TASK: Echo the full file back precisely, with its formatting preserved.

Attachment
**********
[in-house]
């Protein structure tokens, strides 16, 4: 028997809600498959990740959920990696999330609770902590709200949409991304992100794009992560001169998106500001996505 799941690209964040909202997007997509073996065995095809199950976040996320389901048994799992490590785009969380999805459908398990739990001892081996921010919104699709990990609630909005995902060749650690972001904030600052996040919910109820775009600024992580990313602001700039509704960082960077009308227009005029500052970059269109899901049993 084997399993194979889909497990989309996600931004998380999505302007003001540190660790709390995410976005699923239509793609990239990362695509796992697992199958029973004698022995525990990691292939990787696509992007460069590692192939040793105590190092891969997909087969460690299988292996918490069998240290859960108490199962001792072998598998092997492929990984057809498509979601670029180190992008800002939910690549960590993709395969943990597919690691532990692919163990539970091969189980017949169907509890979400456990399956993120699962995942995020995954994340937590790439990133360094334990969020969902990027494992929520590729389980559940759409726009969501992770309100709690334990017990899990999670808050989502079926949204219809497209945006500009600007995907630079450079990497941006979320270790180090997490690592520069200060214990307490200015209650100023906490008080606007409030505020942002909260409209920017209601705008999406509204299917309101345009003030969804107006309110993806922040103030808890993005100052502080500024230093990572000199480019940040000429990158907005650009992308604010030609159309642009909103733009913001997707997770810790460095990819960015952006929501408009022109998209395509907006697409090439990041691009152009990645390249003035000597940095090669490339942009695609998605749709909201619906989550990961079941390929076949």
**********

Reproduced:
[in-house]
């Protein structure tokens, strides 16, 4: 028997809600498959990740959920990696999330609770902590709200949409991304992100794009992560001169998106500001996505 799941690209964040909202997007997509073996065995095809199950976040996320389901048994799992490590785009969380999805459908398990739990001892081996921010919104699709990990609630909005995902060749650690972001904030600052996040919910109820775009600024992580990313602001700039509704960082960077009308227009005029500052970059269109899901049993 084997399993194979889909497990989309996600931004998380999505302007003001540190660790709390995410976005699923239509793609990239990362695509796992697992199958029973004698022995525990990691292939990787696509992007460069590692192939040793105590190092891969997909087969460690299988292996918490069998240290859960108490199962001792072998598998092997492929990984057809498509979601670029180190992008800002939910690549960590993709395969943990597919690691532990692919163990539970091969189980017949169907509890979400456990399956993120699962995942995020995954994340937590790439990133360094334990969020969902990027494992929520590729389980559940759409726009969501992770309100709690334990017990899990999670808050989502079926949204219809497209945006500009600007995907630079450079990497941006979320270790180090997490690592520069200060214990307490200015209650100023906490008080606007409030505020942002909260409209920017209601705008999406509204299917309101345009003030969804107006309110993806922040103030808890993005100052502080500024230093990572000199480019940040000429990158907005650009992308604010030609159309642009909103733009913001997707997770810790460095990819960015952006929501408009022109998209395509907006697409090439990041691009152009990645390249003035000597940095090669490339942009695609998605749709909201619906989550990961079941390929076949």